The overlap Between binge eating disorder and substance use disorders: Diagnosis and neurobiology

Liana R.N. Schreiber, Brian L. Odlaug, Jon E. Grant

Research output: Contribution to journalArticlepeer-review

47 Scopus citations


Background and aims: Binge eating disorder (BED) is a relatively common condition, especially in young adult females, and is characterized by chronic over-consumption of food resulting in embarrassment, distress, and potential health problems. It is formally included as a disorder in DSM-5 for the first time, an acknowledgement to its debilitating nature. This article explores the overlap between binge eating disorder and substance use disorders (SUD). Methods: The bibliographic search was a computerized screen of PubMed databases from January 1990 to the present. Binge eating disorder, substance use disorder, binging, obesity, food addiction, comorbidity, dopamine, opioid, serotonin, glutamate, and pharmacological treatment were the keywords used in searching. Results: BED shares similar phenomenology to SUD, including significant urges to engage in binging episodes, resulting in distress and impairment. Similar neurobiological pathways are found in both BED and SUD and medications based on similar neurobiology have been examined for both disorders. Asubset of individuals with BED may have a "food addiction", but there is no clinical agreement on the meaning of "food addiction". Exploring the relationship between BED and obesity may also shed light on the extent to which BED can be viewed as an addiction. Conclusions: Overall, nascent research regarding BED and SUD suggests an overlap between these disorders, but there are discrepancies between these two disorders that need further exploration.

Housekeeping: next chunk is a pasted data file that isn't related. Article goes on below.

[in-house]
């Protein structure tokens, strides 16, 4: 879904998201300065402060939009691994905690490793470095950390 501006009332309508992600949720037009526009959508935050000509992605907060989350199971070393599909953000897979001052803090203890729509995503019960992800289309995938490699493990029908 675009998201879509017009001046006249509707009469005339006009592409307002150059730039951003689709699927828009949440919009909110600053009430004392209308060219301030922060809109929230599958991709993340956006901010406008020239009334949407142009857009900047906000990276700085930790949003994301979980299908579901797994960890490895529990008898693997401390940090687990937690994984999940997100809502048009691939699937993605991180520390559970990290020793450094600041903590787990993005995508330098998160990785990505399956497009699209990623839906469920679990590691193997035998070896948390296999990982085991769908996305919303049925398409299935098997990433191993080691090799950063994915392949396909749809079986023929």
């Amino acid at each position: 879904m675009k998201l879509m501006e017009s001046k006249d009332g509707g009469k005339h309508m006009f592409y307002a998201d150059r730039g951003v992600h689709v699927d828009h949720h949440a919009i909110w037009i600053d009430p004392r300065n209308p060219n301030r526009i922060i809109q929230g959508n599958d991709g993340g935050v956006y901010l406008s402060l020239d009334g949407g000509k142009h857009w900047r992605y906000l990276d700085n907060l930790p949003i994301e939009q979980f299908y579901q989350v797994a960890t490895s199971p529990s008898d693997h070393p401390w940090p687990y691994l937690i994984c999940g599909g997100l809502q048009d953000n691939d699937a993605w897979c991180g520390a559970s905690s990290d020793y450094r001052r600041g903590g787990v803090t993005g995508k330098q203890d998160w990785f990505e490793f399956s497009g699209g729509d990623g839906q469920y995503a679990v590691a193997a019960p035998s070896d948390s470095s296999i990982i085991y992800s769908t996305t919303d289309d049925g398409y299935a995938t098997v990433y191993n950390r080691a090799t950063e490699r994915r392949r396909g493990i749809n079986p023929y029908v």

Original languageEnglish (US)
Pages (from-to)191-198
Number of pages8
JournalJournal of Behavioral Addictions
Issue number4
StatePublished - Dec 1 2013
Externally publishedYes

Bibliographical note

Publisher Copyright:
© 2013 Akadémiai Kiadó.

Copyright 2019 Elsevier B.V., All rights reserved.


  • Addiction
  • Binge eating disorder
  • Comorbidity
  • Substance use disorder


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